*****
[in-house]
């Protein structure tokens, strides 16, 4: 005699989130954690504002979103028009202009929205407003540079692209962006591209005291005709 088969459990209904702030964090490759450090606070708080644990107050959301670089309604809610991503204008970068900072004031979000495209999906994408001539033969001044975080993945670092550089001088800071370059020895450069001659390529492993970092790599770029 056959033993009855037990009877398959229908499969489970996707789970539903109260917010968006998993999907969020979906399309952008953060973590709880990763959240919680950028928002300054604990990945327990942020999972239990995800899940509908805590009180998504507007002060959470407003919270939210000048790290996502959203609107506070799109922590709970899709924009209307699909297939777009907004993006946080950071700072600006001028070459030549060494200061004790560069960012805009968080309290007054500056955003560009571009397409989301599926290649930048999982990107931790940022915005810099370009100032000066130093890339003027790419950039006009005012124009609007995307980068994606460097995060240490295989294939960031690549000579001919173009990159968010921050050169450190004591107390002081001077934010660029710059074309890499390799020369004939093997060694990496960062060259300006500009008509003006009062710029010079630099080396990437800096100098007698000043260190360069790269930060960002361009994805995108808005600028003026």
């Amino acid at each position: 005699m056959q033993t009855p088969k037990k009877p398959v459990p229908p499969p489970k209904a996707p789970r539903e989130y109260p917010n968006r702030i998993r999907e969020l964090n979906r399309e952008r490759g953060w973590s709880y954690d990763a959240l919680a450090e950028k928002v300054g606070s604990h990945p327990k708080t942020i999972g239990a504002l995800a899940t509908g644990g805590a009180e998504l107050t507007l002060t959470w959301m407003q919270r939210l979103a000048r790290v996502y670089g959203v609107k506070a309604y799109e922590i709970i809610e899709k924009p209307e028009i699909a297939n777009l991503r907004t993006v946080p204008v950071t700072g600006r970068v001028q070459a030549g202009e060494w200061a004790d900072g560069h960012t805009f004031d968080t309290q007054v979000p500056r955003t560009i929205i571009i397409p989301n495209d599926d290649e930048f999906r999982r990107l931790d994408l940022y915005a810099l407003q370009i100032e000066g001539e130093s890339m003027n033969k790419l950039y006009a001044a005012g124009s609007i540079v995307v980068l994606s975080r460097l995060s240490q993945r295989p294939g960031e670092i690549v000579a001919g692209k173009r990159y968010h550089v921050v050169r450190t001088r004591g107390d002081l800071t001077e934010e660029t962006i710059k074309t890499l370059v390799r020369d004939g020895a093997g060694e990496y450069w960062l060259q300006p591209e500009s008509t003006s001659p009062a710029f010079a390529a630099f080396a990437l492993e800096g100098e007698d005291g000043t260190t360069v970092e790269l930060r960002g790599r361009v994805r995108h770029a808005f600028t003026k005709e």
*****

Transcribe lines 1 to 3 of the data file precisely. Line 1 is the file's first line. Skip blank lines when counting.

[in-house]
């Protein structure tokens, strides 16, 4: 005699989130954690504002979103028009202009929205407003540079692209962006591209005291005709 088969459990209904702030964090490759450090606070708080644990107050959301670089309604809610991503204008970068900072004031979000495209999906994408001539033969001044975080993945670092550089001088800071370059020895450069001659390529492993970092790599770029 056959033993009855037990009877398959229908499969489970996707789970539903109260917010968006998993999907969020979906399309952008953060973590709880990763959240919680950028928002300054604990990945327990942020999972239990995800899940509908805590009180998504507007002060959470407003919270939210000048790290996502959203609107506070799109922590709970899709924009209307699909297939777009907004993006946080950071700072600006001028070459030549060494200061004790560069960012805009968080309290007054500056955003560009571009397409989301599926290649930048999982990107931790940022915005810099370009100032000066130093890339003027790419950039006009005012124009609007995307980068994606460097995060240490295989294939960031690549000579001919173009990159968010921050050169450190004591107390002081001077934010660029710059074309890499390799020369004939093997060694990496960062060259300006500009008509003006009062710029010079630099080396990437800096100098007698000043260190360069790269930060960002361009994805995108808005600028003026």
């Amino acid at each position: 005699m056959q033993t009855p088969k037990k009877p398959v459990p229908p499969p489970k209904a996707p789970r539903e989130y109260p917010n968006r702030i998993r999907e969020l964090n979906r399309e952008r490759g953060w973590s709880y954690d990763a959240l919680a450090e950028k928002v300054g606070s604990h990945p327990k708080t942020i999972g239990a504002l995800a899940t509908g644990g805590a009180e998504l107050t507007l002060t959470w959301m407003q919270r939210l979103a000048r790290v996502y670089g959203v609107k506070a309604y799109e922590i709970i809610e899709k924009p209307e028009i699909a297939n777009l991503r907004t993006v946080p204008v950071t700072g600006r970068v001028q070459a030549g202009e060494w200061a004790d900072g560069h960012t805009f004031d968080t309290q007054v979000p500056r955003t560009i929205i571009i397409p989301n495209d599926d290649e930048f999906r999982r990107l931790d994408l940022y915005a810099l407003q370009i100032e000066g001539e130093s890339m003027n033969k790419l950039y006009a001044a005012g124009s609007i540079v995307v980068l994606s975080r460097l995060s240490q993945r295989p294939g960031e670092i690549v000579a001919g692209k173009r990159y968010h550089v921050v050169r450190t001088r004591g107390d002081l800071t001077e934010e660029t962006i710059k074309t890499l370059v390799r020369d004939g020895a093997g060694e990496y450069w960062l060259q300006p591209e500009s008509t003006s001659p009062a710029f010079a390529a630099f080396a990437l492993e800096g100098e007698d005291g000043t260190t360069v970092e790269l930060r960002g790599r361009v994805r995108h770029a808005f600028t003026k005709e």